How to set up a limited company
Setting up a limited company can seem daunting so here’s a simple step by step process to help you get it right.
- Appoint directors and company secretary. Your company has to have at least one director. This person will be legally responsible for running the company, including keeping company records, and filing your accounts and company tax return. Colleagues can be hired to help with these tasks, like a company secretary, but the director will be where the buck ultimately stops.
- Decide on shareholders. To set up a limited company you need to have at least one shareholder, which can simply be you as the director. If you have more shareholders, your registration will need to state how many there are and what their shares are worth. You’ll also need to provide information on what share of dividends each shareholder gets, whether they can cash in their shares for money, if they can vote on company matters and, if so, how many votes they get. These are called ‘prescribed particulars’.
- Identify people with significant control (PSC). These are people who might own or otherwise control your company, including yourself. You have to tell Companies House who these people are. A PSC is someone with (at least) 25% of shares in a company and 25% share in voting rights, as well as the right to appoint or remove a large proportion of the company’s board of directors. Full PSC guidance can be found here.
- Prepare company documents. When registering you’ll need two different documents: the ‘memorandum of association’ and ‘articles of association’. The memorandum will be automatically created if you register your business online or, if you plan to register by post, you’ll need to include a legal statement signed by all shareholders in agreement to form the company. You can find a template for that on the UK government’s website. Articles of association are the rules agreed by yourself and any shareholders, directors and company secretaries about how to run the company. You can create your own or use the pre-created standard ‘model articles’.
- Organise your company and its accounts. Paperwork is always a headache but it can be made easier if you start off on the right foot. Make sure you have set up systems to keep records of both the company itself as well as financial and accounting records. For details of what you need to keep track of there’s a full list on the UK government’s website. You can hire an accountant or bookkeeper to help with your record keeping.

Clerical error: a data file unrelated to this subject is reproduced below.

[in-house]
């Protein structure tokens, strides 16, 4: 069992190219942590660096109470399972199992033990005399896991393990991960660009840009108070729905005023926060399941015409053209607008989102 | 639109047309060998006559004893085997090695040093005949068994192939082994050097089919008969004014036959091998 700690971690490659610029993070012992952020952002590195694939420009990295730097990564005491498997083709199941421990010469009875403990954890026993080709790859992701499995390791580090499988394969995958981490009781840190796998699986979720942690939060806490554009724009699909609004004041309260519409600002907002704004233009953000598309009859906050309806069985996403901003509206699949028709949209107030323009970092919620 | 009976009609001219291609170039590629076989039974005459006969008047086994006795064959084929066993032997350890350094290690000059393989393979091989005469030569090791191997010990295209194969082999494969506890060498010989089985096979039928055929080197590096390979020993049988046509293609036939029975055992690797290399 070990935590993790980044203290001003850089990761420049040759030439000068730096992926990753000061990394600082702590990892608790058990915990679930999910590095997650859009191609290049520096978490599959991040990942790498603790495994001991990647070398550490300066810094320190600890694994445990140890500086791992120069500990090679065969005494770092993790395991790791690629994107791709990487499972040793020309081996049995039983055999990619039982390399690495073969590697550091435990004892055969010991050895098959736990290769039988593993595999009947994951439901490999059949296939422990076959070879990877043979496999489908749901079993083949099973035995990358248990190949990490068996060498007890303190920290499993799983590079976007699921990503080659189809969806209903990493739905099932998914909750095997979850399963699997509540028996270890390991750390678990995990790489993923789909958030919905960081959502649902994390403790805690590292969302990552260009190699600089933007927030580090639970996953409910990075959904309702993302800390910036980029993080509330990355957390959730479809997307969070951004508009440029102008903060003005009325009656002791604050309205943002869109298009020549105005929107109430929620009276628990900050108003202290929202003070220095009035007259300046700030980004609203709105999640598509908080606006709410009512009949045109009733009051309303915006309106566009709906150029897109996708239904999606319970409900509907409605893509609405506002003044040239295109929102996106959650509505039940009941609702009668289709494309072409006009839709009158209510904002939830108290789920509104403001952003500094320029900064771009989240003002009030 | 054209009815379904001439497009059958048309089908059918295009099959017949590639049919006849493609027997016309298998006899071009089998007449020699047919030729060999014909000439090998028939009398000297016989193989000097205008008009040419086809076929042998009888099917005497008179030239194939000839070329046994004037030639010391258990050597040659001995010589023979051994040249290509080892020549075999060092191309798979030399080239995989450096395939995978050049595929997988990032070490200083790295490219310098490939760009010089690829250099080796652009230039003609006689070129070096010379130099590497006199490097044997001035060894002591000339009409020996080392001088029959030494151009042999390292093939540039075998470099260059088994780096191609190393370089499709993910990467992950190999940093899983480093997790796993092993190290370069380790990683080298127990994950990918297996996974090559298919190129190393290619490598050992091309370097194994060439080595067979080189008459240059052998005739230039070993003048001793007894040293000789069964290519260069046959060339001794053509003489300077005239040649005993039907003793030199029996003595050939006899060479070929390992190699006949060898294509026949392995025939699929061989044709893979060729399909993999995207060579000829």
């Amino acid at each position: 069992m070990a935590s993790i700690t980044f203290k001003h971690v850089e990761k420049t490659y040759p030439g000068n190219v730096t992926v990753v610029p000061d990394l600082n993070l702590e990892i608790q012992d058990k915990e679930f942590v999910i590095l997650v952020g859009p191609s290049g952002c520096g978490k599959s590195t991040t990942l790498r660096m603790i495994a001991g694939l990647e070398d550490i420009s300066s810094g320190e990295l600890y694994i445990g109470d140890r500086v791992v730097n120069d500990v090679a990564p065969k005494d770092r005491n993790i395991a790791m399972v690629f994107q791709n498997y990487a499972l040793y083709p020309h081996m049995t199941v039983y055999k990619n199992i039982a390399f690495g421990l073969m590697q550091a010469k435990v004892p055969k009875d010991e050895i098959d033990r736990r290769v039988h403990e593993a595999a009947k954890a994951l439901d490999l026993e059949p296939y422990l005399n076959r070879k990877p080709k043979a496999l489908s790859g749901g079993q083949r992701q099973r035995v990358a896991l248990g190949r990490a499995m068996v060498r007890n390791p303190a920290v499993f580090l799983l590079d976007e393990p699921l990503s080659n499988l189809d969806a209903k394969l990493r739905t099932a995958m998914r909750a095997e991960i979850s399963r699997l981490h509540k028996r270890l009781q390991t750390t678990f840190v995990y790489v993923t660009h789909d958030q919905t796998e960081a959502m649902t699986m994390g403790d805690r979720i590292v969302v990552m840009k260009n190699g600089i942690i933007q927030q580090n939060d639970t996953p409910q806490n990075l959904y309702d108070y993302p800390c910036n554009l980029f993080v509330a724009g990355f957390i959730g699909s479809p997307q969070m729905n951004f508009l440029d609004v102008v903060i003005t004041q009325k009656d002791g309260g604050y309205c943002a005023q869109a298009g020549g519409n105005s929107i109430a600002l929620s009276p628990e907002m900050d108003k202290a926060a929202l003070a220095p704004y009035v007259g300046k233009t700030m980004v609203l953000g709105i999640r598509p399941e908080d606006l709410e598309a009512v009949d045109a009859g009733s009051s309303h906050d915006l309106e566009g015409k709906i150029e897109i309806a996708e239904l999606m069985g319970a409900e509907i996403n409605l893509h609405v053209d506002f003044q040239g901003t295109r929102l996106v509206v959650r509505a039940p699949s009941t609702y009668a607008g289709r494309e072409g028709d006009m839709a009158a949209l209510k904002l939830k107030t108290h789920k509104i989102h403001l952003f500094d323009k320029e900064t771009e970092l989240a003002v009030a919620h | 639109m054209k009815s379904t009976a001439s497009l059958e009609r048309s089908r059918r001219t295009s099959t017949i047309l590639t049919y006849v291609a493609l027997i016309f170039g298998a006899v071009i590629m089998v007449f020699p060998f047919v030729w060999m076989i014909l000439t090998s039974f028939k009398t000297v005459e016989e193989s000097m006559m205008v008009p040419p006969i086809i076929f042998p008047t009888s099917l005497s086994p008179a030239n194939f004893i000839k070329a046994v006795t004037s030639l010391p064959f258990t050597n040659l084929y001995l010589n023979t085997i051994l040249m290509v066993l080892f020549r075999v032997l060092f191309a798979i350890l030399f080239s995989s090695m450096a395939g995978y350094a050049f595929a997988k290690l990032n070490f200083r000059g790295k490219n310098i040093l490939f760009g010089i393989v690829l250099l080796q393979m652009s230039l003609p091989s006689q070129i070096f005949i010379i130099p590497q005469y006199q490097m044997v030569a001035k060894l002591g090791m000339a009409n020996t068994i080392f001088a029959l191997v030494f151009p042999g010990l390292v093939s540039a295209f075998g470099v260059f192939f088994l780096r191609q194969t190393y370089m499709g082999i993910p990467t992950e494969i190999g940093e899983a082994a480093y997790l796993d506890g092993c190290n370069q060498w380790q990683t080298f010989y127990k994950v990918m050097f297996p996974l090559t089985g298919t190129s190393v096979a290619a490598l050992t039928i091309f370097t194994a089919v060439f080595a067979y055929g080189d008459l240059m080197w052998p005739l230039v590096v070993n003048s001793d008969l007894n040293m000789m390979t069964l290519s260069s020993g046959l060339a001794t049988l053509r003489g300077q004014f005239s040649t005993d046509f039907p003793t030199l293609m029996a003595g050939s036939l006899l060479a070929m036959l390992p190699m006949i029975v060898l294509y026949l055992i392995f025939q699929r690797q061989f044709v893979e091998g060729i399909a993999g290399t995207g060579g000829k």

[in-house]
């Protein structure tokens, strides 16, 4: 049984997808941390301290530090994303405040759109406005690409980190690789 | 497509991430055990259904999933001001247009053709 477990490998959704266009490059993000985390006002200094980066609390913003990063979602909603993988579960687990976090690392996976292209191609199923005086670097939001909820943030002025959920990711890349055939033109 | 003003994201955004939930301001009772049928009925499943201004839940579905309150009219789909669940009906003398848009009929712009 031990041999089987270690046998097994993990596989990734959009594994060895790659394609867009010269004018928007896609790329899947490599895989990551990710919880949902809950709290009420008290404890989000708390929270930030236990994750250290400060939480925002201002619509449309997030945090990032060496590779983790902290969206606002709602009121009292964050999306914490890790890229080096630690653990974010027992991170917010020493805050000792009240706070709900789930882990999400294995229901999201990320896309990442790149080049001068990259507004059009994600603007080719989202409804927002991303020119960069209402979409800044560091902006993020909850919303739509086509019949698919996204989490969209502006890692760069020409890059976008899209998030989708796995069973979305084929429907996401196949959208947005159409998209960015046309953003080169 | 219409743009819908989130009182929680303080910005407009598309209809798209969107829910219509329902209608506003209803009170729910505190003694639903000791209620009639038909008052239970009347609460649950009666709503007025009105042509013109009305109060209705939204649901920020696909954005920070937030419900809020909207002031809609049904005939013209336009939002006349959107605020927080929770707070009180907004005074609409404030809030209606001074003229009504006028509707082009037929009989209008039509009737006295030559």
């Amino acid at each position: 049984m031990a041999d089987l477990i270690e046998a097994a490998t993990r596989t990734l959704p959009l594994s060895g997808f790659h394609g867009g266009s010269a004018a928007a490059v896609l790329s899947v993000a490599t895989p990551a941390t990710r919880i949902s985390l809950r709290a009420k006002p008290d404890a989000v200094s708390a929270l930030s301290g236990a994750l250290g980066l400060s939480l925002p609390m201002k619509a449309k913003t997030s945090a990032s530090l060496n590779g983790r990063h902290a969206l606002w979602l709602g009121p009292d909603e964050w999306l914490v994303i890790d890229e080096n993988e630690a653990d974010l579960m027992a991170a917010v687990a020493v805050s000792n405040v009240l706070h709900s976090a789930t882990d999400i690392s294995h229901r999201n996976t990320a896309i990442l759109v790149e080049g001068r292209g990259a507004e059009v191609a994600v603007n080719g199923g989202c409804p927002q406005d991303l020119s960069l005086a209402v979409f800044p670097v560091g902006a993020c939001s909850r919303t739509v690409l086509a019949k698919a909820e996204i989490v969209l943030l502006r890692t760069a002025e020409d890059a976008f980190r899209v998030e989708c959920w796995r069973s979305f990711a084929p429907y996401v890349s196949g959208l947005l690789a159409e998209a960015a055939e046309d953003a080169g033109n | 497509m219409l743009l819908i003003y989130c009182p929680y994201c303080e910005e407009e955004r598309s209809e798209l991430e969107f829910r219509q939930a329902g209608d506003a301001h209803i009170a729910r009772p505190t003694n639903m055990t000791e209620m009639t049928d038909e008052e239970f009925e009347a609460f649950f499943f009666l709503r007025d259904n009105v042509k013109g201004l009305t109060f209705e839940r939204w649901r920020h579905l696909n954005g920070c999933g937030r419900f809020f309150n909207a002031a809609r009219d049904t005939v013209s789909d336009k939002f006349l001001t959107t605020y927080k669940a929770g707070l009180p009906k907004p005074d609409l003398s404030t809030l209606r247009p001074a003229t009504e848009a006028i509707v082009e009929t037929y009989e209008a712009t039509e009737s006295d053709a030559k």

- Register the company. Finally you’re ready to register the company! To do this you’ll need your company’s official address (it must be a physical building within the country you’re registering in) and to choose a SIC (Standard industrial classification) code that describes what your business does.
How long does it take to set up as a limited company?
Setting up online as a limited company can be super quick. Within 24 hours you could be officially registered with Companies House. If you’re planning to set up by post you’ll need to fill out form IN01. It’ll take a little longer though you can expect to be registered within 8 to 10 days.
Want help with your registration? No problem. You can find experienced accountants and bookkeepers in the Xero advisor directory.
What does it cost to register a limited company?
There’s a small fee payable to Companies House. You can find the latest fees on the UK government’s website. It’s worth noting that registering online is both cheaper and quicker.
What are the legal responsibilities of a limited company?
The main responsibilities include managing your accounts and records which Xero’s accounting software can help you with. Additionally, you’ll need to prepare and submit your financial end of year reporting on time, which Xero can also assist with.
Anything else? You’ll also need to keep Companies House up to date with any changes to your company, for instance a change in address or any new PSCs. A full list of responsibilities can be found on the UK government’s website.
Xero does not provide accounting, tax, business or legal advice. This guide has been provided for information purposes only. You should consult your own professional advisors for advice directly relating to your business or before taking action in relation to any of the content provided.